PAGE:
ALASDAIR & PEN'S

Archive for the ‘Uncategorized’ Category

Hanging around for a bit of sex

In Insects, Uncategorized on February 17, 2013 at 10:34 am

Birdwings mating

Pen with birdwing butterflies

Pen was gardening yesterday when a pair of birdwing butterflies, firmly locked in the embrace of Eros, landed on her arm.

Sex is tough for the female birdwing. The boyfriend locks his organs into hers then hangs upside down, wings folded, while she flies around, carrying him.

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A couple of updates

In Insects, Miscellaneous ramblings, Uncategorized on March 13, 2011 at 2:29 pm

 

Our Banded Hornets' nest is gone.

My most recent post – Who Robbed the Coucals? – suggested that maybe it was Asian Giant Hornets or Banded Hornets that broke into the nest of our pair of coucals and ate the eggs.

But I thought I’d ask for an expert opinion. I contacted Associate Professor Paitoon Leksawasdi, an entomologist at Chiang Mai University. Read the rest of this entry »

Who robbed the coucals?

In Birds, Insects, Miscellaneous ramblings, Uncategorized on March 5, 2011 at 8:26 am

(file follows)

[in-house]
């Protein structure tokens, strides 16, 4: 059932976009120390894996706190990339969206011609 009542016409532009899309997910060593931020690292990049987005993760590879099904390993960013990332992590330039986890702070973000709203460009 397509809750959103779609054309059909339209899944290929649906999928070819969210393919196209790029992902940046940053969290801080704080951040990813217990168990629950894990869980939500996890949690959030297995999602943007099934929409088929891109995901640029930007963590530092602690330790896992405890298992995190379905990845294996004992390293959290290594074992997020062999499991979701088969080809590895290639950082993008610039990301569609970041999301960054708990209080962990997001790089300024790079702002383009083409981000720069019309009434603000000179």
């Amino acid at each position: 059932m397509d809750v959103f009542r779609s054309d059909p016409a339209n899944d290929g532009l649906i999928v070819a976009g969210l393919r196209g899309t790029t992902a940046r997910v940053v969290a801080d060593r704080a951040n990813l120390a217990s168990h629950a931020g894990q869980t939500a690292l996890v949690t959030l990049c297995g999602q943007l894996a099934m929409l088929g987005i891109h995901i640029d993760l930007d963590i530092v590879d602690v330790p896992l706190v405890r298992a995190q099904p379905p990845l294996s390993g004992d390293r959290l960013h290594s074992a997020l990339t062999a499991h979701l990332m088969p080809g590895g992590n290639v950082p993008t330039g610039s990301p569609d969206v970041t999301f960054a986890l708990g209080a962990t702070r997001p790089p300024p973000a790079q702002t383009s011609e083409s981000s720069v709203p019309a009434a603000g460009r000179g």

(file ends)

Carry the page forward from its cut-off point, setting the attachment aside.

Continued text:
The culprit? Asian Giant Hornet queen.

We have a pair of Greater Coucals in the garden. They’ve tried many times to raise young, but without success.

For some reason they seem to favour a stand of Buddha bamboo right in front of the house. It should be ideal – the bamboo is very dense and although it won’t keep snakes out, it deters our cats. Read the rest of this entry »

And you thought Jim Thompson was only about silk?

In Uncategorized on February 7, 2011 at 2:39 pm

Fields of sunn hemp, which is harvested to make organic fertiliser.

Continuing our wanderings in the Khao Yai area, we were taken by friends to the Jim Thompson Farm in Pak Tong Chai. The 600-rai farm was set up by the silk maker, initially to ensure a steady supply of mulberry plants and silkworm eggs. These days they grow a lot more there, including some of the largest pumpkins I’ve ever seen.

I Googled “World’s largest pumpkin” and found this site, and the pumpkins at the JT Farm are smaller. (For the record, let me state that I’m not a pumpkin expert, nor do I go round the world looking for giant pumpkins.) But they are still pretty darn big.  Read the rest of this entry »

Now watering the garden can be fun!

In Miscellaneous ramblings, Uncategorized on February 2, 2011 at 12:22 pm

 

One of Amnat's windmills in the making.

Watering the garden can be a pleasure some days, wandering slowly around enjoying what you’ve created. But on other days it can be a bit of a bore, a chore that must be done, and which can’t be hurried.

But now there’s another way to get the garden watered and give yourself a bit of fun and exercise at the same time. It’s all thanks to Amnat Garnchang, who runs a cluttered workshop on the outskirts of Korat. Read the rest of this entry »

Don’t just talk to your plants. Sing to them.

In Miscellaneous ramblings, Uncategorized on January 30, 2011 at 6:45 am

Uncle Grai sings to his veggies.

On our recent travels around Khao Yai, we stopped at the market garden owned and run by a local character known as Uncle Grai.